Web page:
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Panzer's Guide to Financial Freedom: It's Your Money and It's Your Life

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Old 23-08-2012, 02:46 PM   #526
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Living Within Your Means and Happiness
Published 24 July 2012


A large part of living within one’s means is to understanding happiness. If one is happy with whichever level of income, it is much easier to live within your means because you don’t need to rely on external things that money can buy to make you happy.

This youtube video on a TED talk by Shawn Achor (which I saw from Jared Seah’s “Singapore Man of Leisure” blog talks about happiness and success which I thought was useful to this whole idea of chasing financial freedom to be happy.


Similarly, I found that that financial freedom – which is a form of “success” in life, becomes elusive if we need our happiness to be derived form achieving it. We can be happy on the journey towards achieving it even as we have not achieved it as yet.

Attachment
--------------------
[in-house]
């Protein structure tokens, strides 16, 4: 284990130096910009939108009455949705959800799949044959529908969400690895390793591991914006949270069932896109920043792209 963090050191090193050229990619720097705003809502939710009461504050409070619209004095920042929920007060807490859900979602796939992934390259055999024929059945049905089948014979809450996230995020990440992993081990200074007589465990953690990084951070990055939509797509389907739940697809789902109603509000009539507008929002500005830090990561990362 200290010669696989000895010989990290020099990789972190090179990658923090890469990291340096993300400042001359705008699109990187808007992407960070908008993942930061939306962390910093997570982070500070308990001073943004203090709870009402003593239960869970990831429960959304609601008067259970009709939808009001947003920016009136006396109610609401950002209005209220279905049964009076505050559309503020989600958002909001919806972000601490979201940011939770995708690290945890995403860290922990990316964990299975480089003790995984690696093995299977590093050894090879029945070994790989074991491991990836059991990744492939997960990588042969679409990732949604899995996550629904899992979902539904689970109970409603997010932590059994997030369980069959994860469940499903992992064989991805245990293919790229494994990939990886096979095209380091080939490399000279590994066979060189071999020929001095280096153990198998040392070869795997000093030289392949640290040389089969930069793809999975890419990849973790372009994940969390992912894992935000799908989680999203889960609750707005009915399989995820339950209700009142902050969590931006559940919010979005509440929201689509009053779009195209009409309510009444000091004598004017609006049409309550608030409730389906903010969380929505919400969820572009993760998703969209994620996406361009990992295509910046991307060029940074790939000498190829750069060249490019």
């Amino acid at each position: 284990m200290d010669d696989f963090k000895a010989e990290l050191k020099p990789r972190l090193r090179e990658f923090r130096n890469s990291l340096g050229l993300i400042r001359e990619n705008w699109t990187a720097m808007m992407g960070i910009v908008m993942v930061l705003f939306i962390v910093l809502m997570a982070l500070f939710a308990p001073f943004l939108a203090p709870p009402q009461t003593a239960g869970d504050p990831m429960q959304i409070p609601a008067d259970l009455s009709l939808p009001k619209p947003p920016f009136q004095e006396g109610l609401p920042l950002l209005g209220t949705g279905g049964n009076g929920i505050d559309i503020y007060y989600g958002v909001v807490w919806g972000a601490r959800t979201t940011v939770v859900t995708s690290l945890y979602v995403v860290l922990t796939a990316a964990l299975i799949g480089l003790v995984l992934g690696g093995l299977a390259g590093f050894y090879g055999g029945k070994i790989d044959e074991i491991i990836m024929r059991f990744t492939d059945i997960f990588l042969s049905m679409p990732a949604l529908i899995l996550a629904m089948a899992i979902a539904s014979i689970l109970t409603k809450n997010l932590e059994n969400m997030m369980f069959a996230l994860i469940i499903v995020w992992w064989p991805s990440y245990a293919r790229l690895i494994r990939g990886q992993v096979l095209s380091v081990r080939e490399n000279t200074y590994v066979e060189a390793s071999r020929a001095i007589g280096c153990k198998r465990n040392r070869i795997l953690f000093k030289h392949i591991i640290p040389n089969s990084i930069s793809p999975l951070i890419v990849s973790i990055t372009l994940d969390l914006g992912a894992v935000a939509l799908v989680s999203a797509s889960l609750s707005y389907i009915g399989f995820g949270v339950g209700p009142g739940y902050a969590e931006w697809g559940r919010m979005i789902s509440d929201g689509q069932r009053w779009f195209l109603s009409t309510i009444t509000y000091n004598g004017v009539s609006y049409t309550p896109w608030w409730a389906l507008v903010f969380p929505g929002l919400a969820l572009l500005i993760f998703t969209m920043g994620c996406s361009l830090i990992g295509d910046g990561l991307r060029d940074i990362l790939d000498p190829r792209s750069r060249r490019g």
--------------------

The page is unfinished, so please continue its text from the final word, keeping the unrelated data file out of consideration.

I am happy because I’ve found a way to moderate my own expectations about life and to be happy that I am able to work towards my target of being financially free. Simple things like watching humourous content on Youtube, having a nice food court meal and the occasional ice blended coffee drink or spending quality time playing and laughing with my daughter make me happy.

Just yesterday, I learnt that someone I’ve met professionally in a volunteer capacity had passed away from illness. He was in his late 50s or early 60s. Time and tide really does wait for no man. Procrastination on one’s bucket list gets more risky as each day passes. There is a balance between the quality of memories that we want to create and cherish versus the quality of our investible net worth.

Value for money. The ability to understand the trade-off between time and money as well as between living life and saving for the future is one that I will continue to manage even as more grey hairs sprout on my head.

Does living within your means make you happy?

Be well and prosper.
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Last edited by panzergrenadier; 23-08-2012 at 02:50 PM..
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Old 06-09-2012, 01:25 PM   #527
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Cleaning up Clutter Towards Financial Freedom
Published 2 Aug 2012